FIG. 4 is a schematic front view of another embodiment for the driving equipment.
In FIG. 1, a chuck 3 for clamping a product is supported by a frame 1 constructed in a robot arm. Chuck 3 is moved upwards and downwards by a driving equipment 2. Specifically a ball nut 4 is fixed on the frame 1 and a first ball screw 5 is rotatably supported and linearly movably by the ball nut 4. The first ball screw 5 is driven by a motor 6. A casing of the motor 6 is supported by a means not shown in the drawings. The casing is not rotatable but is linearly movable together with the first ball screw 5.
The first ball screw 5 is rotatably supported by a bearing in an intermediate frame 7 but is not linearly movable relative to the intermediate frame 7.
A ball nut 8 is supported on the intermediate frame 7. Ball nut 8 is not linearly movable but is rotatable relative to the intermediate frame 7. A second ball screw 9 is inserted into the ball nut 8 and the second ball screw 9 is rotatable and linearly movable relative to the ball nut 8. An end of the second ball screw 9 is fixed to a lift frame 10 supporting the chuck 3. The chuck 3 has fingers for clamping the product (not shown). When the first ball screw 5 is rotated by the motor 6, the first ball screw 5 is moved downwards relative to the frame 1, as shown in FIG. 2, or is moved upwards relative to the frame 1. As the intermediate frame 7 is connected to the first ball screw 5, the intermediate frame 7 is moved upwards and downwards together with the first ball screw 5.
A first toothed wheel 11 is fixed on the first ball screw 5, and a second toothed wheel 12 is fixed on the nut 8. The toothed wheel 11 is connected with the toothed wheel 12 by a toothed belt 13. A toothed ratio of the toothed wheel 11 to toothed wheel 12 is 1:1. When a pitch of the first ball screw 5 is the same as a pitch of the second ball screw 9, a moving length of the chuck 3 is essentially twice that of the first ball screw. The ball nut 8 is rotated synchronous with the rotation of the first ball screw 5, and the second ball screw 9 is nonrotatably fixed to the lift frame 10, so that the second ball screw 9 is moved upwards and downwards in dependence on the rotation of the ball nut 8. Therefore, the moving length of the second ball screw 9 is added to the moving length of the first ball screw 5, so that the moving length of the chuck 3 is twice the moving length of the first ball screw 5. It is not necessary to limit the ratio of the moving length to 2:1. The ratio of the moving length between the chuck and the first ball screw can be any selected value.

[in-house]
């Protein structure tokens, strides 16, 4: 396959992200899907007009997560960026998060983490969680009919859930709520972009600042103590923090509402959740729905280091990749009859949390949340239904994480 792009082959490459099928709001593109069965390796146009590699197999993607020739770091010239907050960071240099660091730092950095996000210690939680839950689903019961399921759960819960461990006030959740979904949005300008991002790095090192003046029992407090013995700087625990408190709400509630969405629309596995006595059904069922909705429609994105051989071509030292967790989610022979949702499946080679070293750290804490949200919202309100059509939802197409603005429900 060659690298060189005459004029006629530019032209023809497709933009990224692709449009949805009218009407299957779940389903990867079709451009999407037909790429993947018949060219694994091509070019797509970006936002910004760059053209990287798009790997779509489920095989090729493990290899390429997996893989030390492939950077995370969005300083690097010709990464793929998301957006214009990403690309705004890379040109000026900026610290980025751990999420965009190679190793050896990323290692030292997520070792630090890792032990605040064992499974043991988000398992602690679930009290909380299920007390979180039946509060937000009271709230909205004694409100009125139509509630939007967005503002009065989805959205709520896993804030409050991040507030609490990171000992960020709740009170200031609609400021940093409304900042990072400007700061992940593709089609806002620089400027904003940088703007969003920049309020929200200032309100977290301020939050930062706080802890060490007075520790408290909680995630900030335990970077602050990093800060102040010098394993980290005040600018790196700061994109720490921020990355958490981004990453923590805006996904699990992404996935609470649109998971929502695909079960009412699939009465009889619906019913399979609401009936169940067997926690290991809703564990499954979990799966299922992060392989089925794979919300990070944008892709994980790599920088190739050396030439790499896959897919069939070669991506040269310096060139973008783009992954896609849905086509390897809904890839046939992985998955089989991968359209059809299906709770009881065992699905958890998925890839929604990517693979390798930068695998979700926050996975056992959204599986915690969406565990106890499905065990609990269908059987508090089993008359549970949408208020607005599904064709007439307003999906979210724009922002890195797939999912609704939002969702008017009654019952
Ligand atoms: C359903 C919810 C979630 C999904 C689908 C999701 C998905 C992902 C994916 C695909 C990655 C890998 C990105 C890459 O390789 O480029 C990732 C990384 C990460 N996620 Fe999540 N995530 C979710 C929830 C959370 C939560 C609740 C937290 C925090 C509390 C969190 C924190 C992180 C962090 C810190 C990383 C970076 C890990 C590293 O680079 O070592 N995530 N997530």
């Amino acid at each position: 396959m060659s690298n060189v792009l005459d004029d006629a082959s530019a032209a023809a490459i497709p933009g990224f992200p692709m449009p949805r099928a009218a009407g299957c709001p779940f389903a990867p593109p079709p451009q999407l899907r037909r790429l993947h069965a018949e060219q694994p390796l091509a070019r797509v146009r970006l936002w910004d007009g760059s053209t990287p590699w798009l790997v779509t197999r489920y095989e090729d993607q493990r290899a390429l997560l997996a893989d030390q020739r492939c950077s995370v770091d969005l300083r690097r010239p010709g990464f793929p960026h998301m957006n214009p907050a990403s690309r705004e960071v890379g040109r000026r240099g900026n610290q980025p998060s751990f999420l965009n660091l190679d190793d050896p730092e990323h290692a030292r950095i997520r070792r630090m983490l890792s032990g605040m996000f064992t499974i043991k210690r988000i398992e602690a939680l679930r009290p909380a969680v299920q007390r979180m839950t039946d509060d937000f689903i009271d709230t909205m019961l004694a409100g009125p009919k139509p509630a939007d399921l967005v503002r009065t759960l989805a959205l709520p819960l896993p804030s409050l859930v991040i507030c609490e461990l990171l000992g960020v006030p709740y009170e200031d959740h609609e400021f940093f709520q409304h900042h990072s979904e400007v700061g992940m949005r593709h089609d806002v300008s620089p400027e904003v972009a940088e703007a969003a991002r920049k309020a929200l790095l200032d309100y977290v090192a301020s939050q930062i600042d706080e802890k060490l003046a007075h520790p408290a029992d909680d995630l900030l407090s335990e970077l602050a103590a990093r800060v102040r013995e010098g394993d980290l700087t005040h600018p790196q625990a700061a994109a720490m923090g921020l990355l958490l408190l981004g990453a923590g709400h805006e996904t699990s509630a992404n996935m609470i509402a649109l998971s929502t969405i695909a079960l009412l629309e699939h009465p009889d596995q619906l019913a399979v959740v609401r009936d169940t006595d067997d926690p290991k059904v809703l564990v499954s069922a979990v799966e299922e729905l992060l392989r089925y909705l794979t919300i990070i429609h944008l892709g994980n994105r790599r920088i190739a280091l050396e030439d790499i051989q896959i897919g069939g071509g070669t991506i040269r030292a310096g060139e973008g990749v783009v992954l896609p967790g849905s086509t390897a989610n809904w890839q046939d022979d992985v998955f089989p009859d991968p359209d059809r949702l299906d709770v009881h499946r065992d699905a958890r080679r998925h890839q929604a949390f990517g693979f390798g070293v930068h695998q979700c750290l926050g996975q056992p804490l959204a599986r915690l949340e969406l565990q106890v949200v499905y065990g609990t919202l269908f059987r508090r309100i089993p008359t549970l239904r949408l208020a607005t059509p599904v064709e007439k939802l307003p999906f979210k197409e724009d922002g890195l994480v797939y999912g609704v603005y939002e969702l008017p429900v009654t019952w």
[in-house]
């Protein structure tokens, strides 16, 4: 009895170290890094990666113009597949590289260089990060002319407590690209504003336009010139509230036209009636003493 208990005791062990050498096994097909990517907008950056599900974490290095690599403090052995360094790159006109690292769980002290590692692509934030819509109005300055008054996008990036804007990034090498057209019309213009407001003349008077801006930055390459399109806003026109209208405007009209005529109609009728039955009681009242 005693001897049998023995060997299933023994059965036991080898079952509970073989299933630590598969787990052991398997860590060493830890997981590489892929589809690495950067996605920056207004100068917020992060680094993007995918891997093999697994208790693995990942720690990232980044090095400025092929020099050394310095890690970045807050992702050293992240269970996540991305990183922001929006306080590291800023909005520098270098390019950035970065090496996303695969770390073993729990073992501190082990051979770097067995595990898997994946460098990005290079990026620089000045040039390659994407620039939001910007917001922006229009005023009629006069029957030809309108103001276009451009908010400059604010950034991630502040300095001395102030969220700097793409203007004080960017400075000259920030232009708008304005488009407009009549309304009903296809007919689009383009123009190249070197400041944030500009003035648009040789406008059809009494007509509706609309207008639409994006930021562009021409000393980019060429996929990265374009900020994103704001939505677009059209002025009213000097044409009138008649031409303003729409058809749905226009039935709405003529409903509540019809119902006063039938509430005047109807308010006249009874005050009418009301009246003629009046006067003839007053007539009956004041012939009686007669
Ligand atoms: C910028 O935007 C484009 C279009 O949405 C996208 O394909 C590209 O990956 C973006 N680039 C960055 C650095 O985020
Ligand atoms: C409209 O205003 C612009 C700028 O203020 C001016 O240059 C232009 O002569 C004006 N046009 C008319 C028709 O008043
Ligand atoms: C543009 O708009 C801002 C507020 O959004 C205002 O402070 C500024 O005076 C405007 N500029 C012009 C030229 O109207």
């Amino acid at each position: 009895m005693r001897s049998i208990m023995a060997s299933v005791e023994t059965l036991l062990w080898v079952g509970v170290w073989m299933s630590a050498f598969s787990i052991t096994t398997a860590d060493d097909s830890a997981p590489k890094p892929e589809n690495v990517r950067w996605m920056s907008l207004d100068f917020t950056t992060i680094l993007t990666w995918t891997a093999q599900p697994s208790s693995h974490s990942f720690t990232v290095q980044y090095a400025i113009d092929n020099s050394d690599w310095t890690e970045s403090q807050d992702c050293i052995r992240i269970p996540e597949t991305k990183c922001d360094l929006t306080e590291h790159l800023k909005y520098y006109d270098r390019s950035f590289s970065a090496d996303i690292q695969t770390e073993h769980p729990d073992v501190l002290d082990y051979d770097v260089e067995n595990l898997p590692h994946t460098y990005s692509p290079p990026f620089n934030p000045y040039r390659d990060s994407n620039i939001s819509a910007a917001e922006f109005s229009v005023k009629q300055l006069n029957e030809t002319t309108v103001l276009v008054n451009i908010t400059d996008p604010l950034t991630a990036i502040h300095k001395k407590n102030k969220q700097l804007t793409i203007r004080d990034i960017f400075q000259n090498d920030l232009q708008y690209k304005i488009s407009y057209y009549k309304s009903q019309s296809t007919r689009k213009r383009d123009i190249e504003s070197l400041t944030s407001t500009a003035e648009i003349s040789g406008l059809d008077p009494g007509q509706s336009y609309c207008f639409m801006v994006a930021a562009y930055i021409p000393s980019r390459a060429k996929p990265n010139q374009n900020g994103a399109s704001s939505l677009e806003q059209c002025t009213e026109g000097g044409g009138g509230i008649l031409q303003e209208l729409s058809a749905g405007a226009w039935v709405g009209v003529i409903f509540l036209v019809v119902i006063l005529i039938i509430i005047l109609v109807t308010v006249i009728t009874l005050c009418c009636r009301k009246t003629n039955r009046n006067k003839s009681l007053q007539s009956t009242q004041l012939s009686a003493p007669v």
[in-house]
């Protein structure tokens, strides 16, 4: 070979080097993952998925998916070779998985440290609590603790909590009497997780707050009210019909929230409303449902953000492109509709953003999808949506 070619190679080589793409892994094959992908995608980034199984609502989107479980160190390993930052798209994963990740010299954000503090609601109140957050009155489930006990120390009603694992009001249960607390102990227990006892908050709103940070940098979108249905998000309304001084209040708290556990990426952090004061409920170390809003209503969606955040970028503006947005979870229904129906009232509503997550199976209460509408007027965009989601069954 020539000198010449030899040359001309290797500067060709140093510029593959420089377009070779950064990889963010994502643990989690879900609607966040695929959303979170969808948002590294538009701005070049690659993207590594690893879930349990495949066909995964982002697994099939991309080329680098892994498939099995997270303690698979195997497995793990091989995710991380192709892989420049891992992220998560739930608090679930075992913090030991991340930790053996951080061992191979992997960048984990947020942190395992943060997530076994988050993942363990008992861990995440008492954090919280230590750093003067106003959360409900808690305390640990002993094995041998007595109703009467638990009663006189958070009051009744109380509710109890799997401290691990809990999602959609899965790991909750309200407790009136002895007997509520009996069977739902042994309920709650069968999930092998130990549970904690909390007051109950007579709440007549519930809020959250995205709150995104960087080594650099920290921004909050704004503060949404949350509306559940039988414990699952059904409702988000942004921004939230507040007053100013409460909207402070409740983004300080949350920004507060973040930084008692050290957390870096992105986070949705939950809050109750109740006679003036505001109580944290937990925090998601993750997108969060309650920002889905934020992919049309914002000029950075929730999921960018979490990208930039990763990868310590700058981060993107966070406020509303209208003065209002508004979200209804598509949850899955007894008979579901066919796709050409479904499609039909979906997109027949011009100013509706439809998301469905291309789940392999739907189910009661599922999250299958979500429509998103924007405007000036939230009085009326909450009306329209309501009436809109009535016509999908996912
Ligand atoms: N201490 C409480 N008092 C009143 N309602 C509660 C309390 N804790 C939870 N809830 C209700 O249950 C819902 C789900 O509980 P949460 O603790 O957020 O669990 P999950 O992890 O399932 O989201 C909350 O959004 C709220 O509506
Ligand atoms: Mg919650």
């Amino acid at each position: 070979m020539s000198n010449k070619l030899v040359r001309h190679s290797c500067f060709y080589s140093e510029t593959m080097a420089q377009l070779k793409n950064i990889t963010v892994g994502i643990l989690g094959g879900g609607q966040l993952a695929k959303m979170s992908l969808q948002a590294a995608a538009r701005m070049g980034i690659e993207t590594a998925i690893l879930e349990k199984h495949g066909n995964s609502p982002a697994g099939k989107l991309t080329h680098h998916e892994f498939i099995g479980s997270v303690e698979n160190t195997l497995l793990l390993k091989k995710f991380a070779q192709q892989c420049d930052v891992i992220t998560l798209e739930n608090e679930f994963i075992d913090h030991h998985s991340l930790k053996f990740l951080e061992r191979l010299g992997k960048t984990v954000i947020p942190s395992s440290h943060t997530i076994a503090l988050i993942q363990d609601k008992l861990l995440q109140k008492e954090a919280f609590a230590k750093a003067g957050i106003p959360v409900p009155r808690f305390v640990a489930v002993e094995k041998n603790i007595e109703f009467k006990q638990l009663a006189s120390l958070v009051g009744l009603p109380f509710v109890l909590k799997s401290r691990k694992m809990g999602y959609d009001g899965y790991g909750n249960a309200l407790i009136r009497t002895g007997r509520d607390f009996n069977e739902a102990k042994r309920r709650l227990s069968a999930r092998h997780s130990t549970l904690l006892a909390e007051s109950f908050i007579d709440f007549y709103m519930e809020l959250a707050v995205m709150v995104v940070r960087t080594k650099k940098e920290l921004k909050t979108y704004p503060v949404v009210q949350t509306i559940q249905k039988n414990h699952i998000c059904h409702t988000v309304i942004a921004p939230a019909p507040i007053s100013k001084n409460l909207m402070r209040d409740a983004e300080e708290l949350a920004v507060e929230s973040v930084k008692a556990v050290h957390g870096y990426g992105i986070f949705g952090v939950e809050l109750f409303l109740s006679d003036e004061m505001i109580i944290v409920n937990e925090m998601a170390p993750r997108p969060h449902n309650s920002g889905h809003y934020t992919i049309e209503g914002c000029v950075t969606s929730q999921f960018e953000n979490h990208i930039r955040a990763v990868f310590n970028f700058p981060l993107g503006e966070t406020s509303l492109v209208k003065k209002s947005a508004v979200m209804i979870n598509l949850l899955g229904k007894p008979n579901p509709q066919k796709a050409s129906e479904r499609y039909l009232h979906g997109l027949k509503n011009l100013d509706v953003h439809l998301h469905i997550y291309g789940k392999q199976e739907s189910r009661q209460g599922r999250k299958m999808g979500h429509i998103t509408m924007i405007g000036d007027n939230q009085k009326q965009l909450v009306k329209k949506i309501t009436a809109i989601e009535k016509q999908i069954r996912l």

The driving equipment 2 includes the motor 6, the first ball screw 5, the intermediate frame 7, the ball nut 4, the ball nut 8 and the second ball screw 9.
A casing 15 of a first pneumatic cylinder 14 is fixed on frame 1 and a rod 16 of the pneumatic cylinder 14 is connected with the intermediate frame 7.
A casing 18 of a second pneumatic cylinder 17 is fixed on intermediate frame 7 and a rod 19 thereof is connected with the lift frame 10.
As shown in FIG. 3, a first surge tank 21 is connected with the first pneumatic cylinder 14 on its rod side through a conduit 20. An air supply conduit 23 with a regulator such as a reducing valve 22 without relief means is connected with the first surge tank 21.
A second surge tank 25 is connected with a casing 18 of the second pneumatic cylinder 17 on its rod end through a conduit 24 and an air supply conduit 27 with a regulator such as a reducing valve 26 without relief means is connected with a second surge tank 25.
The first surge tank 21 has a larger volume than the first pneumatic cylinder 14 and the second surge tank 25 has a larger volume that the second pneumatic cylinder 17. For example, the volume of the first pneumatic cylinder 14 is selected to be 2.2 l and that of the first surge tank 21 is selected to be 22 l. In this case, the volume of the first surge tank 21 is ten times that of the first pneumatic cylinder 14, and when the volume of the second pneumatic cylinder 17 is selected to be 1.4 l and the volume of the second surge tank 25 is selected to be 14 l, the same volume ratio as that between the first surge tank and the first pneumatic cylinder, or 10:1, is obtained.